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N3664Z accident description

New Mexico map... New Mexico list
Crash location 35.486944°N, 104.593611°W
Reported location is a long distance from the NTSB's reported nearest city. This often means that the location has a typo, or is incorrect.
Nearest city Las Vegas, NM
35.593933°N, 105.223897°W
36.2 miles away
Tail number N3664Z
Accident date 09 Aug 2017
Aircraft type Piper Pa 22-150
Additional details: None

NTSB Factual Report


On August 9, 2017, about 1025 mountain daylight time, a Piper PA-22-150 airplane, N3664Z, was substantially damaged when it impacted terrain near Las Vegas, New Mexico. The private pilot was fatally injured. The airplane was privately owned and was operated by the pilot as a Title 14 Code of Federal Regulations Part 91 personal flight. Visual meteorological conditions prevailed in the area, and no flight plan was filed for the flight, which departed Dalhart Municipal Airport (DHT), Dalhart, Texas, at 0640, and was en route to Santa Fe Municipal Airport (SAF), Santa Fe, New Mexico.

The pilot had recently purchased the accident airplane and took possession of it in Tennessee. On August 3 and 4, the pilot received 1.5 hours of local instruction in the accident airplane. According to personnel at the DHT fixed base operator, the pilot departed DHT for SAF the day before the accident but returned due to weather. The pilot again departed for SAF the morning of the accident.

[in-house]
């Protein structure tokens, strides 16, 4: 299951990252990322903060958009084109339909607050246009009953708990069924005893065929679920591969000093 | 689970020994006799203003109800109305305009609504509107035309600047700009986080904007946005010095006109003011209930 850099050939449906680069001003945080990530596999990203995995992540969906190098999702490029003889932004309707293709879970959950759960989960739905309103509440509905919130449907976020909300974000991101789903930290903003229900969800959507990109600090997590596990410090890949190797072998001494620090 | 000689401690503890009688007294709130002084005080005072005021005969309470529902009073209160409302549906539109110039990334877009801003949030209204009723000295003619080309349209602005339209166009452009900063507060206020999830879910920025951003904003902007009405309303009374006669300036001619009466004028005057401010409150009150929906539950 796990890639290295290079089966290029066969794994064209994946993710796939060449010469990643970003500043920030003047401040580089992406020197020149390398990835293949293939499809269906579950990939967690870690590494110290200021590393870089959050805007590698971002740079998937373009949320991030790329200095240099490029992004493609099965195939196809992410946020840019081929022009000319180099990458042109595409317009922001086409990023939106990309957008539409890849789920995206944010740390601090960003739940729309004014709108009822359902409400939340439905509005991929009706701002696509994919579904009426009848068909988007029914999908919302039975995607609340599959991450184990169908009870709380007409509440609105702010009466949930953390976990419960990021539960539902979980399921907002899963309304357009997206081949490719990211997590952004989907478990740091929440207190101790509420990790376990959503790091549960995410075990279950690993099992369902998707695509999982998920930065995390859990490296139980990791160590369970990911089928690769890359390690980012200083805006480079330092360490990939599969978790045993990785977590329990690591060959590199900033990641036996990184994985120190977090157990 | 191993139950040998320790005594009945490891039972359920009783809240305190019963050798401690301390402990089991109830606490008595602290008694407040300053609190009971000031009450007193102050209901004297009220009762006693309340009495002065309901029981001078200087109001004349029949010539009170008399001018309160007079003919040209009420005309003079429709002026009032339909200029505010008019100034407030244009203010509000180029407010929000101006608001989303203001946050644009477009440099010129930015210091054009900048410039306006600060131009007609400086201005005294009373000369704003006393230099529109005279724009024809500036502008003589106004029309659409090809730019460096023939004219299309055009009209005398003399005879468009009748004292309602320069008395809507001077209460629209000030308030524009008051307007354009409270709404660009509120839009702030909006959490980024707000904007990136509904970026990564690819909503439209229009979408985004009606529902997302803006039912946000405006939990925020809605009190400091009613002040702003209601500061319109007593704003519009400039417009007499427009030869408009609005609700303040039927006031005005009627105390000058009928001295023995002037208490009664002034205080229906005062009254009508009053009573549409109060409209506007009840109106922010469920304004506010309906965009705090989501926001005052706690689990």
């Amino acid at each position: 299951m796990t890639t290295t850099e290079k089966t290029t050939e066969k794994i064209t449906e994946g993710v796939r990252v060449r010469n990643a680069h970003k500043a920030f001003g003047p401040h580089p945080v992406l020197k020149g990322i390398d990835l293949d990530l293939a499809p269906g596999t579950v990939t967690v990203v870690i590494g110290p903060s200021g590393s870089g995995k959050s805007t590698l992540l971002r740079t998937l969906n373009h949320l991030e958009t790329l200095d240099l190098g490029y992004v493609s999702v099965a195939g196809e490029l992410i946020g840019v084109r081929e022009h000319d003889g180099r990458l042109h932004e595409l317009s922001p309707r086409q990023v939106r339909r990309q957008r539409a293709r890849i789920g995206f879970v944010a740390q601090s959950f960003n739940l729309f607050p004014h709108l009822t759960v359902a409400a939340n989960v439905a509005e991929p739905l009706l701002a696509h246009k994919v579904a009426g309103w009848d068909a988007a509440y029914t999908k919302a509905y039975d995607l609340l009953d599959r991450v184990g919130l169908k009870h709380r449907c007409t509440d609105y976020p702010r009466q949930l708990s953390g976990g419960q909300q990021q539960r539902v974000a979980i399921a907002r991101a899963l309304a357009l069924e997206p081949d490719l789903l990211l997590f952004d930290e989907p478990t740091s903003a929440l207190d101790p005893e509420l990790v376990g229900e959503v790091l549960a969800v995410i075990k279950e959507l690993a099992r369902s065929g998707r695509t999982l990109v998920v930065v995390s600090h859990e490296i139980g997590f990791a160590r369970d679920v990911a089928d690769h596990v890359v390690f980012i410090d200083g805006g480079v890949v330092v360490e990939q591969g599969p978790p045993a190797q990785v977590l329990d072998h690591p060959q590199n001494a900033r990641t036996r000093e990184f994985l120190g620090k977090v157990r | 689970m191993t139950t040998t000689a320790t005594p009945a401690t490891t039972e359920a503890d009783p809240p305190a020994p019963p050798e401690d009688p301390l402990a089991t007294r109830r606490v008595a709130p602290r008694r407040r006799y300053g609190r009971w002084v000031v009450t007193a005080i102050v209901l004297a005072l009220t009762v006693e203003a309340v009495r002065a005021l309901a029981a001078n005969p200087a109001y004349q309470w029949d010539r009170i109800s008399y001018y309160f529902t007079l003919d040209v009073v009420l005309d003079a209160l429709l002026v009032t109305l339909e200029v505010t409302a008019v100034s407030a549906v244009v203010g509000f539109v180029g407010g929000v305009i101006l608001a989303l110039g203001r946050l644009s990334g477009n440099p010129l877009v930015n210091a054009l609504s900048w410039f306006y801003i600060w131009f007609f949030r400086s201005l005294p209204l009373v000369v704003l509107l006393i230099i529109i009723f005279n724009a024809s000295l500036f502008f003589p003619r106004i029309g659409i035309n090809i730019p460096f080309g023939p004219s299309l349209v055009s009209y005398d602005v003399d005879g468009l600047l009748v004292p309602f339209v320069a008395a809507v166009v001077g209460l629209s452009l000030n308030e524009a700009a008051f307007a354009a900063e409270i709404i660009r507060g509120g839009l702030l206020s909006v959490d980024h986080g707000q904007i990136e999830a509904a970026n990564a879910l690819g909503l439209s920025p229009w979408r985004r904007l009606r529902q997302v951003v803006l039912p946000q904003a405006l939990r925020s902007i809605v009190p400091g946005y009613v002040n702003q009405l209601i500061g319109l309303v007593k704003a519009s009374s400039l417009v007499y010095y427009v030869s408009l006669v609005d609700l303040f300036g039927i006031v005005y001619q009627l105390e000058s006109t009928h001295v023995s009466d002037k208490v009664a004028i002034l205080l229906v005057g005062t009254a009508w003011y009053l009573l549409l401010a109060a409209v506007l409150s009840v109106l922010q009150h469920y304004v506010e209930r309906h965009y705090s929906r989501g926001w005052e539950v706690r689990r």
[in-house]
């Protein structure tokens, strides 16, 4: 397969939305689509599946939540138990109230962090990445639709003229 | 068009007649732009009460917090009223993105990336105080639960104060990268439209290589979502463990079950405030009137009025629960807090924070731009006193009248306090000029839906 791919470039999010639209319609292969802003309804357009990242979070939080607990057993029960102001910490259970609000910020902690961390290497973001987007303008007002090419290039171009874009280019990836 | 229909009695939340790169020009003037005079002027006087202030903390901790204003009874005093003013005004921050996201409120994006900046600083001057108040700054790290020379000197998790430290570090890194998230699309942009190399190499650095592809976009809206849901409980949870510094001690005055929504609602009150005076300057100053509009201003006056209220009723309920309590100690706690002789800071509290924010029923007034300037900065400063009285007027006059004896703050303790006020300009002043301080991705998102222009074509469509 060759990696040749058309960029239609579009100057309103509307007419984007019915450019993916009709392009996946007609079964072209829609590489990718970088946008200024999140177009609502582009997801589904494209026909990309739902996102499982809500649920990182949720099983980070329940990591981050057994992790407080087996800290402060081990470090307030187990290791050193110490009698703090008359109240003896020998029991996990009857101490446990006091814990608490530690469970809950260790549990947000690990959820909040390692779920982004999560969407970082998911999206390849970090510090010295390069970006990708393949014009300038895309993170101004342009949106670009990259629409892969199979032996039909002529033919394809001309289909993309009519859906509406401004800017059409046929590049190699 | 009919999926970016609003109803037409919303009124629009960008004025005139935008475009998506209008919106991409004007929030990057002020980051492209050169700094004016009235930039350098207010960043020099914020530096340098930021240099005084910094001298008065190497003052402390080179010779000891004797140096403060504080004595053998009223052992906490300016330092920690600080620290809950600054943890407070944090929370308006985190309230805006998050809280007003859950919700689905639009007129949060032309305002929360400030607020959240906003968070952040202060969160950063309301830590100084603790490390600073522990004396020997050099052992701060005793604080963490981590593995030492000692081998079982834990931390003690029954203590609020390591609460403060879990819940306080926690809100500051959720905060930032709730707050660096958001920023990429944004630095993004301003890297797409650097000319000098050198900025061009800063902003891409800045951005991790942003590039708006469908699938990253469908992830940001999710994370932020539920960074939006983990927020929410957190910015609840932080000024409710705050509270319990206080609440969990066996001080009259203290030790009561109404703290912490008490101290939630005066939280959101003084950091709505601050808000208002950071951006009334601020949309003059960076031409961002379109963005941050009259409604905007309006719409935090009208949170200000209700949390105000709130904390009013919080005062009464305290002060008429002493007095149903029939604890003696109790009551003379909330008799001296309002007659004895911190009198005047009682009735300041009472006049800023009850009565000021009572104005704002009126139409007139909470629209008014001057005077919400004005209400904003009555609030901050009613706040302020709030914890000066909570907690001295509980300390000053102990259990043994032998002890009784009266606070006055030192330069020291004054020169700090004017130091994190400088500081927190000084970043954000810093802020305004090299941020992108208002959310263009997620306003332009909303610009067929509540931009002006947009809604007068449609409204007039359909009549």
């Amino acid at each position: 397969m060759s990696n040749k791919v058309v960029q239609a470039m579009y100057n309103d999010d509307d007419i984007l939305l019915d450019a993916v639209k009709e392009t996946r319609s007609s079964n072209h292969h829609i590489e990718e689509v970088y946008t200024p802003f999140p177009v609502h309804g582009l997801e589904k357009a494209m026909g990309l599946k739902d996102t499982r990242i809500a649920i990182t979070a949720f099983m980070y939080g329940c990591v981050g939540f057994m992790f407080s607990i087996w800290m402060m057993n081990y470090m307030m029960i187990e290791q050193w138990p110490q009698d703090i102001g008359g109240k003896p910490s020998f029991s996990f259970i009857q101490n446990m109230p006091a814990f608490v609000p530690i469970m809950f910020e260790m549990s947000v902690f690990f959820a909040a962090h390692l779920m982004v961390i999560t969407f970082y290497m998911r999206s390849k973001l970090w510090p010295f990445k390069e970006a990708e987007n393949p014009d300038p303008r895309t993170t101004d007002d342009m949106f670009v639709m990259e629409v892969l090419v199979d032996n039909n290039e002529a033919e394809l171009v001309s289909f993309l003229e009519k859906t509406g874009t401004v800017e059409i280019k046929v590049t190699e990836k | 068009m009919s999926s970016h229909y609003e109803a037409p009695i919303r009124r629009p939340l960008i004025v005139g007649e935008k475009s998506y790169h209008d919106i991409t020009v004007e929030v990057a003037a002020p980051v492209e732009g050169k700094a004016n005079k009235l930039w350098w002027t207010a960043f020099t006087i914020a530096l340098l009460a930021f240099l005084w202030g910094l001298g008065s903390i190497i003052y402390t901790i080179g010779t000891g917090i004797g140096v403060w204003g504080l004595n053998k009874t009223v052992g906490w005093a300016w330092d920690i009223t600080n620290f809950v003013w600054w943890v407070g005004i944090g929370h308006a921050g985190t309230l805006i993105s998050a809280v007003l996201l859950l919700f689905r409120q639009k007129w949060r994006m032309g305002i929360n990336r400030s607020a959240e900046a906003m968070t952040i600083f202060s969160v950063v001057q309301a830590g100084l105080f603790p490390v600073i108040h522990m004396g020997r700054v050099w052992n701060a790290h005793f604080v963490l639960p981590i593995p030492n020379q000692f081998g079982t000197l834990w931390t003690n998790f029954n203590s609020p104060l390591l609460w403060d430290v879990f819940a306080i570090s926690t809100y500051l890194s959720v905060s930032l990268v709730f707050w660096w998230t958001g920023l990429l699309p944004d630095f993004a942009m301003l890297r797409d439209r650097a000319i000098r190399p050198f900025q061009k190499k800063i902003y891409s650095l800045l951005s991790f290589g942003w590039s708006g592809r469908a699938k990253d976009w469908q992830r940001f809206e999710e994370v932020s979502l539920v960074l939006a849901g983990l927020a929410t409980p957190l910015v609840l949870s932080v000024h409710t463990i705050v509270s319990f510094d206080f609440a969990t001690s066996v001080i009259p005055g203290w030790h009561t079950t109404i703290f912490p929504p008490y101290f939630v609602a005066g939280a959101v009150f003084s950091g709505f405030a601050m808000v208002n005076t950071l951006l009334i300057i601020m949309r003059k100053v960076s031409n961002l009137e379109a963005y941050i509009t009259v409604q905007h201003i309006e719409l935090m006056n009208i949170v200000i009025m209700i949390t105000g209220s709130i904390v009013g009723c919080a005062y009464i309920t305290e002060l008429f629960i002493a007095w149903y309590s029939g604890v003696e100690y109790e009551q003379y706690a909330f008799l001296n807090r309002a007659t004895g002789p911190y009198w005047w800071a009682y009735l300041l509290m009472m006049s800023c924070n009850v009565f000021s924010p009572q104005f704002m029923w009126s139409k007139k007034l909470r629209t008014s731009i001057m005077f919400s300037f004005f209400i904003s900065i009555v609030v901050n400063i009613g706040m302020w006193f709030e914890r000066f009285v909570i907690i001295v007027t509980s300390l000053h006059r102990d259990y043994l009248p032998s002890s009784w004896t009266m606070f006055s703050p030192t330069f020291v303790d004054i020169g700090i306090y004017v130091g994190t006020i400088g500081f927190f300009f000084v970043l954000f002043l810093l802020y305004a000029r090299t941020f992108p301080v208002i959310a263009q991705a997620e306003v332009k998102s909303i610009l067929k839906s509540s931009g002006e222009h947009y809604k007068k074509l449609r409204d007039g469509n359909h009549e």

The pilot was not in contact with air traffic control during the flight; however, a search of radar data found targets correlated to the accident airplane. The data captured the airplane as it departed from DHT and flew southwest until it passed Obar, New Mexico, when it turned west. After passing Bell Ranch, New Mexico, the airplane continued west, then northwest. The airplane made several large s-turns and flew east of San Miguel Ranch Airport (NM53) before turning north and continuing a right turn until radar contact was lost. The last radar return was about 1.4 miles southwest of runway 4 at NM53. A search was initiated after the airplane was reported overdue, and the wreckage was located on August 11.


The pilot's logbook was found in the wreckage. His most recent flight review was completed on May 22, 2017, in a Cessna 172. The pilot did not hold a current Federal Aviation Administration (FAA) medical certificate and was operating under the provisions of BasicMed. His most recent BasicMed medical examination was conducted on May 9, 2017. The pilot's previous FAA medical certificate was issued on May 17, 2012.


A review of the airplane's logbooks did not find any record of significant maintenance issues. Notes found in the wreckage indicated that the pilot departed on the accident flight with full fuel at a tachometer time of 2509.08 hours.


No significant weather was recorded in the vicinity of the accident.


NM53 was a private airfield located about 73 miles west of SAF and had no services available.